Until recently, we were chased by immigration authorities and more than 400 were expelled or deported from Mexico. Every single one of these observers has lived his and her personal history, dealt with harassment by immigration, military and police roadblocks. Many have found ourselves on "blacklists" of foreign observers to be deported, or have been detained and questioned ("No, Señor, I'm just a tourist trying to find my way to Palenque!"). Some have been kidnapped by paramilitary groups. Some have escaped pursuit by the authorities through long jungle journeys. It's been a long but worthwhile road.

Thus, the recent announcement by the administration of President Vicente Fox that foreign observers will be permitted with regular tourist visas to accompany the Zapatista Caravan to Mexico City is a bit stunning. If true -- and it should be kept in mind that this young administration has been changing its positions almost daily regarding the Zapatistas -- it means a potentially different situation.

But one thing remains the same: the importance of understanding that observers are guests of the Indigenous communities or caravans they accompany, and at all times we look to the Zapatistas and the communities to guide the parameters of our participation. "Obedience leads" is more than a slogan. It is, for this Caravan, essential to the safety of the Zapatista Command, the Indigenous National Congress, the communities along the route, and the other participants. We don't, indeed can't, offer those instructions here. We, like others, wait to receive them. International participants should make direct contact with the EZLN and the Caravan support committee at the addresses provided above, who are in charge of all aspects of this Caravan.

Government Policy of "Opening"?

Conflicting Words on Foreign Observers

The shifting positions of the Fox administration indicate that great caution and care is necessary on behalf of foreign observers and journalists that will accompany this caravan.

In the first days of his administration, Fox said that there would be an "opening" of the immigration policy and that observers were now welcome from everywhere to accompany the Zapatista communities in Chiapas. "We're going to sustain this measure of total opening to visit our country or travel in Chiapas," said Fox on December 23rd (source: NOTIMEX, December 23, 2000).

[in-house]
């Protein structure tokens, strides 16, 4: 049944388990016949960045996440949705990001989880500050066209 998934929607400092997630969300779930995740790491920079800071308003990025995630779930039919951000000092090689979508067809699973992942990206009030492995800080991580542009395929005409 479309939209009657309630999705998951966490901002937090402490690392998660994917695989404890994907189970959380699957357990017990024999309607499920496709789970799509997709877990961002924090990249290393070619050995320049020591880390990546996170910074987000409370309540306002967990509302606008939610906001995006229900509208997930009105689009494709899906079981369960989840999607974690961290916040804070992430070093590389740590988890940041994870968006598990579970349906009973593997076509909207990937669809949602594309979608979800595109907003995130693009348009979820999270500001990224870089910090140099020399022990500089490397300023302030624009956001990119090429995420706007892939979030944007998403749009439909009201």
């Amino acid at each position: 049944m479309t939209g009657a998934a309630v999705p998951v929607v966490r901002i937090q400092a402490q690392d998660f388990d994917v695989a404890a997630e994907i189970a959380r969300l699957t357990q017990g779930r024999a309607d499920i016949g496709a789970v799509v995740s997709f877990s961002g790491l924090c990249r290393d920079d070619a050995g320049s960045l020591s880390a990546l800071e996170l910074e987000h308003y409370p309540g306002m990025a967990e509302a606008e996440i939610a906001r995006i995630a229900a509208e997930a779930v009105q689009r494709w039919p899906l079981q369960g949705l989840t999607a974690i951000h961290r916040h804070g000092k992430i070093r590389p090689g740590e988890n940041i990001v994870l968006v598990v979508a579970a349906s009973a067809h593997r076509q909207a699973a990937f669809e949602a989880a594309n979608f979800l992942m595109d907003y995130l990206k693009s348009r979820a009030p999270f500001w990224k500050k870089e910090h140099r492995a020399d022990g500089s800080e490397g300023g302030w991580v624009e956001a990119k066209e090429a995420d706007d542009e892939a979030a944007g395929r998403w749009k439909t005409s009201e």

But on January, 9th, Fox's Subsecretary of Population and Migratory Services, Víctor Mariel Soule, announced, "Yes, here there will be restrictions" on foreigners accompanying the Caravan. "We have to analyze, precisely, why they come, because we remind that the problem is in Chiapas, and if they ten come here (to Mexico City), we have to see in what quality they come, what they are doing. Are they really doing programs of observation? Or do they arrive already belonging to some contingent or conducting some other kind of activity. Evidently, we're going to have to place some restrictions.... We remind that the people who come as human rights observers (must come with) a migratory classification with certain restrictions." (source: El Universal, January 9, 2001)

Most recently, on January 17th, the Interior Ministry overruled the Subsecretary's remarks and announced that "foreign tourists" who accompany the Zapatista Caravan will not require a special visa and "as long as they don't engage in any activist intervention they can be present. If not, we will apply Article 33." (Article 33, prohibiting foreign meddling in Mexican political affairs, although it was never applied to Fox's US political consultants, was the pretext to expell and harass foreign observers and journalists from Chiapas for seven years.)

Citing the "policy of opening," Immigration Commissioner Felipe de Jesús Preciado Coronado announced that California professor Peter Brown, previously expelled from the country for helping to construct a school in Oventik, will be granted permission to attend, and that other expelled observers have solicited permission to return for the Caravan: "We will study their applications in the spirit of opening." He said that the foreigners "are going to participate, but as spectators; there is worry all over the world about this march."

After firing off a few disparaging remarks about the "Zapa-tour" and "revolutionary tourism," the Immigration Commissioner added, "We are very conscious that there is enourmous interest throught the entire world to see what happens in Chiapas, and that Marcos has a grand following among international non governmental organizations. To participate in this Zapatista March can be one of the most important moments in the lives of any foreigner who has a chance to be there: they are going to be with the Indigenous of Chiapas, and there is a long history there." (source: El Universal, January 17, 2001)

For once we agree. Beginning in 1997, I joined the ranks of these countless visitors, and headed into Chiapas. First, with the Todo Para Todos Caravan and don Andrés Vasquez de Santiago of the Indigenous National Congress. I spent some weeks in Oventik, in the Tzotzil-speaking highlands, and later in the "Aguascalientes" of Roberto Barrios and La Realidad, and still later in the desplazados camp of Polho. These are the places where I learned to speak and read in Spanish. In September 1997, I accompanied the caravan of 1,111 Zapatistas to Mexico City, through Juchitán, Oaxaca City and Huajuapan de Leon in the State of Oaxaca, through the states of Puebla and Morelos and on to Mexico City. It was a whirlwind four-day trek, accompanied by members of many Indigenous ethnic groups along the road and culminating in a session of the Indigenous National Congress in Mexico City. I've returned to many of those communities since, where lasting friendships and alliances were formed.